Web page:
It’s a warm feeling. An indication that the majority of people in the Atlantic provinces would return a lost wallet to its owner is cause for optimism in general about people’s honesty, integrity and concern for one another – including strangers.
But in a way it’s not surprising. Atlantic Canadians, for example, have always had a good record in helping charitable efforts.
Many will have been tickled to hear about an experiment done by an organization a few weeks before Christmas that involved leaving 12 wallets in public locations across the four provinces. They contained the usual items, such as receipts, bus tickets, a credit union debit card and about $100 in cash.
Also included was an insert informing a finder who to contact if the wallet is lost. Of the 12 wallets, nine were returned, with all contents intact.
The heart-lifting experiment was courtesy of credit unions in Atlantic Canada. Jennifer Murray, director of brand marketing for Atlantic Central, representing the region's 47 independent credit unions, said they believed that the values of honesty, trust and fairness are alive and well in the region, and wanted to test their theory.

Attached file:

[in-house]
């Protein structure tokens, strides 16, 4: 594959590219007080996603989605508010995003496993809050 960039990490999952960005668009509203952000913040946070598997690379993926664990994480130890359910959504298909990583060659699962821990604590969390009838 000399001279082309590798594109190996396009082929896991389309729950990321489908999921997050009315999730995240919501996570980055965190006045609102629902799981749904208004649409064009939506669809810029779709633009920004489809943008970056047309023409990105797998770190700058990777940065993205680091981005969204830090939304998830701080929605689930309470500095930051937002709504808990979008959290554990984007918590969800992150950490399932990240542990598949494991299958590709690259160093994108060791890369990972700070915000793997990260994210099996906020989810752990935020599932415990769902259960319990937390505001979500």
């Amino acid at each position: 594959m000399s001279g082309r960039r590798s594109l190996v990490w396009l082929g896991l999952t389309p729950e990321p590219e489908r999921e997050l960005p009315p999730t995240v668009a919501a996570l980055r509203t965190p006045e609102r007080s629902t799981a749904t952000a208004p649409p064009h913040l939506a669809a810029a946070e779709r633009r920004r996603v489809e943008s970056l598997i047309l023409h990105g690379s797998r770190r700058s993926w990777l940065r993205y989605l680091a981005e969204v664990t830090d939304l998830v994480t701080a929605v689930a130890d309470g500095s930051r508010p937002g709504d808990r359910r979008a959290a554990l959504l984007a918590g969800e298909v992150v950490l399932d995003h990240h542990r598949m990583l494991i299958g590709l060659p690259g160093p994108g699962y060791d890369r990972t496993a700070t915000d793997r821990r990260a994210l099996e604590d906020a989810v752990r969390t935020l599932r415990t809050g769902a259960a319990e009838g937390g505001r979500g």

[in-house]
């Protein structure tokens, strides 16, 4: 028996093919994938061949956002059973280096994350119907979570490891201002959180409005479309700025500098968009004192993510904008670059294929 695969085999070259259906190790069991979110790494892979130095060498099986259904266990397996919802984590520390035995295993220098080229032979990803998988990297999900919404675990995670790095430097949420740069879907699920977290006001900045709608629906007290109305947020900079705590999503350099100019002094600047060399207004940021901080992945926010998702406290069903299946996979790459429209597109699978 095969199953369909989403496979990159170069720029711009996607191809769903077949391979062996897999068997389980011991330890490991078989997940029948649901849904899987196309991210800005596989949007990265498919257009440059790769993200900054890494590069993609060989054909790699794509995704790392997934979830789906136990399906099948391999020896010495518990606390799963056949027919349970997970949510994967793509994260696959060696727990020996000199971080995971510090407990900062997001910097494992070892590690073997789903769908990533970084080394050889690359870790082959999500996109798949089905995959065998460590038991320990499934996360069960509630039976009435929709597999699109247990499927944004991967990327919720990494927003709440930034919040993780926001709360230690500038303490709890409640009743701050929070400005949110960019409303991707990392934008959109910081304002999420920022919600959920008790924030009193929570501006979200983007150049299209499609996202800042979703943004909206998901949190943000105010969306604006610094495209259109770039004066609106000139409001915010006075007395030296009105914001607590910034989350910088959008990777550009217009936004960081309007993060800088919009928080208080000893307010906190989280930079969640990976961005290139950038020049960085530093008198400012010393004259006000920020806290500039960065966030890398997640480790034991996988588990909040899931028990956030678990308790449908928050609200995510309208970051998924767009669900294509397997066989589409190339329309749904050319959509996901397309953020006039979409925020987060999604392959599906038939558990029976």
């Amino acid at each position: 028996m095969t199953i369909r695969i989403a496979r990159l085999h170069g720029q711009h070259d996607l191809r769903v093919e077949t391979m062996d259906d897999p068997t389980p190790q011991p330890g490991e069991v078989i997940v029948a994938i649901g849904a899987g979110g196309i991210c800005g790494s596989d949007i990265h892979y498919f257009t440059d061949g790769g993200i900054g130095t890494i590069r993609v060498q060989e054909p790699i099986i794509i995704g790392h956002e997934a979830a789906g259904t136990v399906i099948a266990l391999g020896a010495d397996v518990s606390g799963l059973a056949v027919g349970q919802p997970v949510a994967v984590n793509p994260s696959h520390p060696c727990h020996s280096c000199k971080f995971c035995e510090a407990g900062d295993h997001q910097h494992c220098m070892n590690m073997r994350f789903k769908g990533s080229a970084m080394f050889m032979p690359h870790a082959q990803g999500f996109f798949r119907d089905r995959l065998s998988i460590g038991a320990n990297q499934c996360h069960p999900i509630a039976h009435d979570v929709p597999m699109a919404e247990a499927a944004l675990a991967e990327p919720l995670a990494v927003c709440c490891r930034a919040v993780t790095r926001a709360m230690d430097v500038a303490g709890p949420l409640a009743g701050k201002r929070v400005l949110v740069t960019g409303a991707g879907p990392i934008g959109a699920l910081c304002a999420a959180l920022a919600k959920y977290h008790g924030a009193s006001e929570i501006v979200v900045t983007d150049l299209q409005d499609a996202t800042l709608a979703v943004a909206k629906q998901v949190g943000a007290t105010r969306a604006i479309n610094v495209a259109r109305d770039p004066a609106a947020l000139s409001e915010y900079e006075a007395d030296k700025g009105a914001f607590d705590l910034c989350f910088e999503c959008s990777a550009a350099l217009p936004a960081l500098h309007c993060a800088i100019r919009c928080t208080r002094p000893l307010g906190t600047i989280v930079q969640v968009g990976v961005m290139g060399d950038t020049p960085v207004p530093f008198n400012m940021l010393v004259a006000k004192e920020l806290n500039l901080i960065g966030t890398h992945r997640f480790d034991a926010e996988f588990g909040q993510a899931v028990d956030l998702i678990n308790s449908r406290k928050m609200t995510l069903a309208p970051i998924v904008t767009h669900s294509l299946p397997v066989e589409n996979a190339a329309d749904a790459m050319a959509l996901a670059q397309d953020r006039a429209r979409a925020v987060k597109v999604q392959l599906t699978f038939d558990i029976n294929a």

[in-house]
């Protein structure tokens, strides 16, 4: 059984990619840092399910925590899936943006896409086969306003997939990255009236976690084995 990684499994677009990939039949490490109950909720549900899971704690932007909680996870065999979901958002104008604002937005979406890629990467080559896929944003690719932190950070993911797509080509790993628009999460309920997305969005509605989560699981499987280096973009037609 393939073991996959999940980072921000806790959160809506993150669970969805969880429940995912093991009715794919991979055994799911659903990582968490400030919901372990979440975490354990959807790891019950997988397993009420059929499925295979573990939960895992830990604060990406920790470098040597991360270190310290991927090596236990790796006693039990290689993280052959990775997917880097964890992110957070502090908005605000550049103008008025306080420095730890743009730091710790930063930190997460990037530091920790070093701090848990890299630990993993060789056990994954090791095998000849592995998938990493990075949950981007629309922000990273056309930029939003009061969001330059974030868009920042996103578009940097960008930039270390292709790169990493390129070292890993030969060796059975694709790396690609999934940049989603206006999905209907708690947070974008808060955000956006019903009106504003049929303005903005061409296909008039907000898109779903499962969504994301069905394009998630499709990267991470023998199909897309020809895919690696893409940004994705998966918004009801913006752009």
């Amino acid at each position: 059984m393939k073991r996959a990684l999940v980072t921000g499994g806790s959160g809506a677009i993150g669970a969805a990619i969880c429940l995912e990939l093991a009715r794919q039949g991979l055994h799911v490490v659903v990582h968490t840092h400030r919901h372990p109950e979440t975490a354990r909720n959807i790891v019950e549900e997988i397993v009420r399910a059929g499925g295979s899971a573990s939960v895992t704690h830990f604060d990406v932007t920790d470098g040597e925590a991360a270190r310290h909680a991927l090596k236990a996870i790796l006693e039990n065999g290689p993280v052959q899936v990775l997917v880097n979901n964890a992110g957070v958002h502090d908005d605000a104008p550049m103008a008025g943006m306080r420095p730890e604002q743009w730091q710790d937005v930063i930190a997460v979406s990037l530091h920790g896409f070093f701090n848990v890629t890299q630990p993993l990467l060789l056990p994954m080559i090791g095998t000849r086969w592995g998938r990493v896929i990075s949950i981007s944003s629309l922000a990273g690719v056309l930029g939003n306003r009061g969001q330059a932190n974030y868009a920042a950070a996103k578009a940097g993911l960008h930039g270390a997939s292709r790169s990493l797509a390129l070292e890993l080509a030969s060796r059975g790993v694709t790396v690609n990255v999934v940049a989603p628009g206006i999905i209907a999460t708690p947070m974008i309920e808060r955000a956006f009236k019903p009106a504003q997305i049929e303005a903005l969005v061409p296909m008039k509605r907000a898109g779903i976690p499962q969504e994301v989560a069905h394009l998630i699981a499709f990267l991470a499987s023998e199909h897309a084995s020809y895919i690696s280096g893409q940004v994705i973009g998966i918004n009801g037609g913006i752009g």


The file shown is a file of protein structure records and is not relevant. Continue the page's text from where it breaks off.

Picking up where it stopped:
They aren’t sure what happened to the three still missing, musing that they could still be out there somewhere.
Those who returned the goods were able to comment on their actions, and the intentions were pretty much what you might expect. They could fathom the feeling of losing something of personal value, saying that if they lost a wallet they would hope it would be returned by a finder. They said they understand what a headache it would be to replace identification or financial cards and wouldn’t want it to happen to them.
No doubt they would also have pondered the nightmare of identity theft potentially faced by someone in such a situation.
Some of the finders went a step further in their willingness to help. Those who returned the wallets were told they could keep the money, while the credit union would make a donation to the charity of their choice. In some instances, the finder opted to add the money they’d been awarded to the donation.
It’s a great result to an interesting experiment
It carries the ring of the ‘Do unto others’ golden rule at the core of Christianity and similar principles at the centre of many systems of belief and ethics. People really do care about the dilemmas others might face because they can imagine the consequences, they empathize and they don’t want it to befall anyone.
It’s an infectious kind of thing, in the best sense. And we sure hope those other three wallets get turned in.